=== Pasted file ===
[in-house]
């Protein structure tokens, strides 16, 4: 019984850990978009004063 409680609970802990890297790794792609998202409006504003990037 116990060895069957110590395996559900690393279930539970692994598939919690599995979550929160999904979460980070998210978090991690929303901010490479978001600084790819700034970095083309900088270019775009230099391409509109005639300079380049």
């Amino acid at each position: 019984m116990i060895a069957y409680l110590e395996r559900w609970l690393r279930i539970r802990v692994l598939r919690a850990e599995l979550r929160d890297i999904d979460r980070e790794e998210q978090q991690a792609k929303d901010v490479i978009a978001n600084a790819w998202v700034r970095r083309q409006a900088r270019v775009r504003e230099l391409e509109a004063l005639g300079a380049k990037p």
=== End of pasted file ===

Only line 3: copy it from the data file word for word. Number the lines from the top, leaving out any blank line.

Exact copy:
């Amino acid at each position: 019984m116990i060895a069957y409680l110590e395996r559900w609970l690393r279930i539970r802990v692994l598939r919690a850990e599995l979550r929160d890297i999904d979460r980070e790794e998210q978090q991690a792609k929303d901010v490479i978009a978001n600084a790819w998202v700034r970095r083309q409006a900088r270019v775009r504003e230099l391409e509109a004063l005639g300079a380049k990037p």